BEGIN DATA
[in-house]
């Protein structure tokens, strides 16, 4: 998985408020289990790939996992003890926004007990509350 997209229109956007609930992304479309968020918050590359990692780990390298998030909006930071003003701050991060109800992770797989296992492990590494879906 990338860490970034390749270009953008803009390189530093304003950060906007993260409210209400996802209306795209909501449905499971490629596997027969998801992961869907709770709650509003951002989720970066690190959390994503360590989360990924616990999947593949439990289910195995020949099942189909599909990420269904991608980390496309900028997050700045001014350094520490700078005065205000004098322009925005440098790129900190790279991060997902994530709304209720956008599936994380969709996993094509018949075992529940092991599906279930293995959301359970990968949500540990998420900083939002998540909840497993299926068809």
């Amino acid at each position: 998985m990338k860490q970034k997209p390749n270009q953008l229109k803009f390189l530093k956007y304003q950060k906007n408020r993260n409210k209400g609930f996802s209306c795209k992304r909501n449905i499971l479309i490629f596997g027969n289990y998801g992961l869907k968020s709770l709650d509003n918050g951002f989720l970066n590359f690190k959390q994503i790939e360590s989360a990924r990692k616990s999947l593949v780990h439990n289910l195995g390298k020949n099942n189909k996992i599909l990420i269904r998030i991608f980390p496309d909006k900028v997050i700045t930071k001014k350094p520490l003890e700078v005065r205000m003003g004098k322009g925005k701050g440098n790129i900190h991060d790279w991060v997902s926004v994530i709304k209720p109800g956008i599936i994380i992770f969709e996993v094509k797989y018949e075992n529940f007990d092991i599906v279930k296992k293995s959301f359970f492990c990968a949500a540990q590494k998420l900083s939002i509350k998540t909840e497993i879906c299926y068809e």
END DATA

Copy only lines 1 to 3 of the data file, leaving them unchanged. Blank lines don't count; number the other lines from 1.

[in-house]
């Protein structure tokens, strides 16, 4: 998985408020289990790939996992003890926004007990509350 997209229109956007609930992304479309968020918050590359990692780990390298998030909006930071003003701050991060109800992770797989296992492990590494879906 990338860490970034390749270009953008803009390189530093304003950060906007993260409210209400996802209306795209909501449905499971490629596997027969998801992961869907709770709650509003951002989720970066690190959390994503360590989360990924616990999947593949439990289910195995020949099942189909599909990420269904991608980390496309900028997050700045001014350094520490700078005065205000004098322009925005440098790129900190790279991060997902994530709304209720956008599936994380969709996993094509018949075992529940092991599906279930293995959301359970990968949500540990998420900083939002998540909840497993299926068809």
């Amino acid at each position: 998985m990338k860490q970034k997209p390749n270009q953008l229109k803009f390189l530093k956007y304003q950060k906007n408020r993260n409210k209400g609930f996802s209306c795209k992304r909501n449905i499971l479309i490629f596997g027969n289990y998801g992961l869907k968020s709770l709650d509003n918050g951002f989720l970066n590359f690190k959390q994503i790939e360590s989360a990924r990692k616990s999947l593949v780990h439990n289910l195995g390298k020949n099942n189909k996992i599909l990420i269904r998030i991608f980390p496309d909006k900028v997050i700045t930071k001014k350094p520490l003890e700078v005065r205000m003003g004098k322009g925005k701050g440098n790129i900190h991060d790279w991060v997902s926004v994530i709304k209720p109800g956008i599936i994380i992770f969709e996993v094509k797989y018949e075992n529940f007990d092991i599906v279930k296992k293995s959301f359970f492990c990968a949500a540990q590494k998420l900083s939002i509350k998540t909840e497993i879906c299926y068809e």